Technical Paper

Drive Scenario Generation Based on Metrics for Evaluating an Autonomous Vehicle Controller

An important part of automotive driving assistance systems and autonomous vehicles is speed optimization and traffic flow adaptation. Vehicle sensors and wireless communication with surrounding vehicles and road infrastructure allow for predictive control strategies taking near-future road and traffic information into consideration to improve fuel economy. For the development of autonomous vehicle speed control algorithms, it is imperative that the controller can be evaluated under different realistic driving and traffic conditions. Evaluation in real-life traffic situations is difficult and experimental methods are necessary where similar driving conditions can be reproduced to compare different control strategies. A traditional approach for evaluating vehicle performance, for example fuel consumption, is to use predefined driving cycles including a speed profile the vehicle should follow.
Technical Paper

The 2002 Ohio State University FutureTruck - The BuckHybrid002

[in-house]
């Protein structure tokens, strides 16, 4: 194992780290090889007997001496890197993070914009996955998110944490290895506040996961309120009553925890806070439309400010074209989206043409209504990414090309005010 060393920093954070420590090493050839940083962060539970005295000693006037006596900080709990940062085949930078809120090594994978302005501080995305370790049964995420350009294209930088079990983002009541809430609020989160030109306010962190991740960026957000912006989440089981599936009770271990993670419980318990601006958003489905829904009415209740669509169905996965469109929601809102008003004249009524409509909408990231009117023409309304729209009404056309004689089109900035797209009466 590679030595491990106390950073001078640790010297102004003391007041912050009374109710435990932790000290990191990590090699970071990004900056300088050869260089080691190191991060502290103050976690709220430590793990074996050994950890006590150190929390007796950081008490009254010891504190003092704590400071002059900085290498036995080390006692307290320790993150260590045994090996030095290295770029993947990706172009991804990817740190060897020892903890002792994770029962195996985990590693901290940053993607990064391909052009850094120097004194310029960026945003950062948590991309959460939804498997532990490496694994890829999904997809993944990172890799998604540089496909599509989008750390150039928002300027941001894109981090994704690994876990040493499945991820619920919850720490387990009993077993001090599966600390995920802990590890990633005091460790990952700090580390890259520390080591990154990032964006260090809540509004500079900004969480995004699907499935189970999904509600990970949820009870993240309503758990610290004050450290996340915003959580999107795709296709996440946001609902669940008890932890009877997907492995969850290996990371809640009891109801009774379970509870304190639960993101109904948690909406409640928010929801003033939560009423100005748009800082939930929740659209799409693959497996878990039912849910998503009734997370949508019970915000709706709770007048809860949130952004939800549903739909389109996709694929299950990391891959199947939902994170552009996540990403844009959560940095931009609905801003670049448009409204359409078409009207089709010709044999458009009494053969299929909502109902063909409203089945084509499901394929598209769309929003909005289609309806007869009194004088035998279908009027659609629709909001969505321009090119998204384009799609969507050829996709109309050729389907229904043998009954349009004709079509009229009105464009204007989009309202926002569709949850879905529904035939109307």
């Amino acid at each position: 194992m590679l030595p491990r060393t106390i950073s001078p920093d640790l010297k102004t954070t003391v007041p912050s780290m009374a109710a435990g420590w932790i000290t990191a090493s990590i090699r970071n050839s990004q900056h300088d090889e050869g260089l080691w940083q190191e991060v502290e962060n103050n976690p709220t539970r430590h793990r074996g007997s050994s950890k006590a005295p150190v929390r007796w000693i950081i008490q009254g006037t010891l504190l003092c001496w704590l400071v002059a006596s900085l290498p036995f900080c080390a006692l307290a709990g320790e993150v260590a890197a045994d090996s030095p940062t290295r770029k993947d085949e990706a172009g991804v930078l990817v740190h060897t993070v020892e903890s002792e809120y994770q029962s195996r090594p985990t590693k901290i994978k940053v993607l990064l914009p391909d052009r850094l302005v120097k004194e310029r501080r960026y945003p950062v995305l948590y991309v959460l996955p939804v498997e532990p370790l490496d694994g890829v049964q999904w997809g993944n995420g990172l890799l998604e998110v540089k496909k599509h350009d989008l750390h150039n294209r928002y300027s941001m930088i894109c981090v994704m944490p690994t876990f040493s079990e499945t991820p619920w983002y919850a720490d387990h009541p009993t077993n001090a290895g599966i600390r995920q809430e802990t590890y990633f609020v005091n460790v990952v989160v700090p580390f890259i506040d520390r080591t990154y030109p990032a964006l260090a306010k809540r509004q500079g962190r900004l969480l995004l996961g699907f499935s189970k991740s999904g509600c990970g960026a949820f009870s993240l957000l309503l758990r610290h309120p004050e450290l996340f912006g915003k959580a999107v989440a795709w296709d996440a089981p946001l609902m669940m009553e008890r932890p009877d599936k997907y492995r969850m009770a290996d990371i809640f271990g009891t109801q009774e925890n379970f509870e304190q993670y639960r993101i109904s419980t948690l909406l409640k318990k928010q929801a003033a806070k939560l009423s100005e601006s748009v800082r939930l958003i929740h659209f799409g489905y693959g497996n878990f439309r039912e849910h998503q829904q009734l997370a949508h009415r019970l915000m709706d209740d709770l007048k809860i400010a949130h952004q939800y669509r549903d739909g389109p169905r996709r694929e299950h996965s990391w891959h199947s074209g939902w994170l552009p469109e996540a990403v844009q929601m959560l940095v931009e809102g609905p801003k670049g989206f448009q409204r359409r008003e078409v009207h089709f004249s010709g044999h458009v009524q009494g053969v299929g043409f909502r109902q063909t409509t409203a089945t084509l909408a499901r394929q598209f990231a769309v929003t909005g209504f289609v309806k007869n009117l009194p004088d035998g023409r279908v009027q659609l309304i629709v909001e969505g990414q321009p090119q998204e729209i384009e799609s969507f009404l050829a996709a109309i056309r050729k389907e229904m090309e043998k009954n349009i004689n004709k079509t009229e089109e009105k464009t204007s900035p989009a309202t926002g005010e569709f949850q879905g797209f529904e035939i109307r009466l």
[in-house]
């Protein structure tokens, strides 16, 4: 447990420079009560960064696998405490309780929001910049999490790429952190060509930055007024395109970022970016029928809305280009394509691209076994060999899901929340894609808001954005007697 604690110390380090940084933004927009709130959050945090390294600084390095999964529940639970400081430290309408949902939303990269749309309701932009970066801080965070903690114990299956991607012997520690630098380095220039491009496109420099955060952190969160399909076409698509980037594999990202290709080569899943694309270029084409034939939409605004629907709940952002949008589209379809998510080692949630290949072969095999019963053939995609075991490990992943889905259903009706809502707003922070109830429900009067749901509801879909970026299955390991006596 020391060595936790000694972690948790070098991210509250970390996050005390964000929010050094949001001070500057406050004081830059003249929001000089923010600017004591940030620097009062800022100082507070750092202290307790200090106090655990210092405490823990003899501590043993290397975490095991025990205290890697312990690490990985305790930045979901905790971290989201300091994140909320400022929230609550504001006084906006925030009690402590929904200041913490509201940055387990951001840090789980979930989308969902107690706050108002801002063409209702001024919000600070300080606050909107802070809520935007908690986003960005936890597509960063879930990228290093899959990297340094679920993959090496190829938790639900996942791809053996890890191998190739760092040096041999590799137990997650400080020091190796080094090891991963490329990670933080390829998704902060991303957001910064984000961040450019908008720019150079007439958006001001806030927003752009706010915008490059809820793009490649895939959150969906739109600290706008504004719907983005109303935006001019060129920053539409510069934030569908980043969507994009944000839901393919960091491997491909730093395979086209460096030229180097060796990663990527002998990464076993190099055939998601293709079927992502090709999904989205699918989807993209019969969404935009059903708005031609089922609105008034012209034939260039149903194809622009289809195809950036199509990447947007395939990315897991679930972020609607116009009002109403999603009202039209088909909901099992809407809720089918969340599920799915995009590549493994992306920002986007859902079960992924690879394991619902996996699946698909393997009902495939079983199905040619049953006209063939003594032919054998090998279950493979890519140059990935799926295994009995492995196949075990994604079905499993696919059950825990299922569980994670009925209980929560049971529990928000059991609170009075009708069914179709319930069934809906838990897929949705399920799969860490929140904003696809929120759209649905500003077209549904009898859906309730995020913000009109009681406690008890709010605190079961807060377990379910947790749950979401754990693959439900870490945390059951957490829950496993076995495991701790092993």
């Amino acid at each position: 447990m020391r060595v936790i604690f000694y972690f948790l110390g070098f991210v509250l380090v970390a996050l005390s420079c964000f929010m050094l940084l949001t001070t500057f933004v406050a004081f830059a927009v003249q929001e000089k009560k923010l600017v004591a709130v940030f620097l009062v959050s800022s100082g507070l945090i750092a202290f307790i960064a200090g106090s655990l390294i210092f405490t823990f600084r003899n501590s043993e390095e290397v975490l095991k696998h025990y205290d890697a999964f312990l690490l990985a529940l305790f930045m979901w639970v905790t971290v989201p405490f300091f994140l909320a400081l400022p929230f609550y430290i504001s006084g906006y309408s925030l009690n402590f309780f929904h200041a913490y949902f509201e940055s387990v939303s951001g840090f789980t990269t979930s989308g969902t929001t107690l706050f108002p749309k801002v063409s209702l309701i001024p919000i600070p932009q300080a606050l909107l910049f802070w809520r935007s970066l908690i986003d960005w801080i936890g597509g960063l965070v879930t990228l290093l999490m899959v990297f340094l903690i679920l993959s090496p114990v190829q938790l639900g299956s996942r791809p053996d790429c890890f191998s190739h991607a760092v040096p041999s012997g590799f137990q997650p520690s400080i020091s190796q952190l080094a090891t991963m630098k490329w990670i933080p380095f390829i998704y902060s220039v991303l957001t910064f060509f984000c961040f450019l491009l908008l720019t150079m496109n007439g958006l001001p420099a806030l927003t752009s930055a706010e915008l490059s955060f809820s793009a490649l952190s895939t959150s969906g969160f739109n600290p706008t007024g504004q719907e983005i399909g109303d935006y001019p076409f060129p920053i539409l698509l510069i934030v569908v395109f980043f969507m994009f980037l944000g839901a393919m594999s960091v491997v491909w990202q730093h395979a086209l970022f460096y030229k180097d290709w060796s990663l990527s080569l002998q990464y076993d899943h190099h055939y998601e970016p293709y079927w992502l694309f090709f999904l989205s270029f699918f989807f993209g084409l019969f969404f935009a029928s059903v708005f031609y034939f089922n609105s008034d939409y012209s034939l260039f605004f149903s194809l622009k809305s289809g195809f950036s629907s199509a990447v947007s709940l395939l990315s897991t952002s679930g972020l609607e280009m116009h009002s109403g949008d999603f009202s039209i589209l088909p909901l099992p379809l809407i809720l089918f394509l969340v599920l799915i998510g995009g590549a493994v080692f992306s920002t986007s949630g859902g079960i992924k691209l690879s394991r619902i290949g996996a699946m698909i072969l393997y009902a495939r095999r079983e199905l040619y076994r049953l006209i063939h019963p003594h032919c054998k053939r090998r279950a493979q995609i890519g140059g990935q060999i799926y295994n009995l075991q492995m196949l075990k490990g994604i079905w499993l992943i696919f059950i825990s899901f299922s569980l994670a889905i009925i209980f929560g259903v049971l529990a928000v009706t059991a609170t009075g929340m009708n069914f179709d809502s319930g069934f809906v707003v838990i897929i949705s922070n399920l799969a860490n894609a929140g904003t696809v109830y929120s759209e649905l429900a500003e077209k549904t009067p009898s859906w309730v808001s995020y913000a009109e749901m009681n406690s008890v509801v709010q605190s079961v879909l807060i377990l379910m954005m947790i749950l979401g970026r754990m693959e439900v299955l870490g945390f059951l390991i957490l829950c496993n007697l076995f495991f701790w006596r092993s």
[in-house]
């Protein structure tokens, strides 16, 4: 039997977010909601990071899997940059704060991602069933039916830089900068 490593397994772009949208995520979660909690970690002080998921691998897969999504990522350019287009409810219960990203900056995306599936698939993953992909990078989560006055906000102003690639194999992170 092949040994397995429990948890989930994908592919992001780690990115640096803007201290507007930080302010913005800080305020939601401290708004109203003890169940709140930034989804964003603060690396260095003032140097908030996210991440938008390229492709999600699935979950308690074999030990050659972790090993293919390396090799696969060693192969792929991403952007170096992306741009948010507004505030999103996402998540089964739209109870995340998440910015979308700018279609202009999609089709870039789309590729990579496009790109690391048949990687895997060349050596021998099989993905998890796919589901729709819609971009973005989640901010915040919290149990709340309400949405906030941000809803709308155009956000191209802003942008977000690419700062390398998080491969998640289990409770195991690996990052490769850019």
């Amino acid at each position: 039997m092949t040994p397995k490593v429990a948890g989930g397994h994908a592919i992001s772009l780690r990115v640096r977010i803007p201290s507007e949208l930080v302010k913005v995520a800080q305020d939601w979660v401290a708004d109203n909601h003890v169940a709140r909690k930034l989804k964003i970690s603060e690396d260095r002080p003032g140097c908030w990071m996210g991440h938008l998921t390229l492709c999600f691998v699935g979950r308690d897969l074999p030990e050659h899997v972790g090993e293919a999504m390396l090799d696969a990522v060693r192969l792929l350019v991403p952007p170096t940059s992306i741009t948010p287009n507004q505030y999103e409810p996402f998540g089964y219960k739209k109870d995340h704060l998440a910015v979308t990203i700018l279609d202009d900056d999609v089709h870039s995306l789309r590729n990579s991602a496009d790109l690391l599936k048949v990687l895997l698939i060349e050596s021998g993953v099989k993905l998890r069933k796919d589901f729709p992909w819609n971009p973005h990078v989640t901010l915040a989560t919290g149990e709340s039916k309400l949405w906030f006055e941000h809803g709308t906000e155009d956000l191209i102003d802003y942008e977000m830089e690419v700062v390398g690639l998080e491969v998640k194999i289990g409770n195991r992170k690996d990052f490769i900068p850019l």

This year, in the third year of FutureTruck competition, the Ohio State University team has taken the challenge to convert a 2002 Ford Explorer into a more fuel efficient and environmentally friendly SUV. This goal was achieved by use of a post-transmission, charge sustaining, parallel hybrid diesel-electric drivetrain. The main power source is a 2.5-liter, 103 kW advanced CIDI engine manufactured by VM Motori. A 55 kW Ecostar AC induction electric motor provides the supplemental power. The powertrain is managed by a state of the art supervisory control system which optimizes powertrain characteristics using advanced energy management and emission control algorithms. A unique driver interface implementing advanced telematics, and an interior designed specifically to reduce weight and be more environmentally friendly add to the utility of the vehicle as well as the consumer appeal.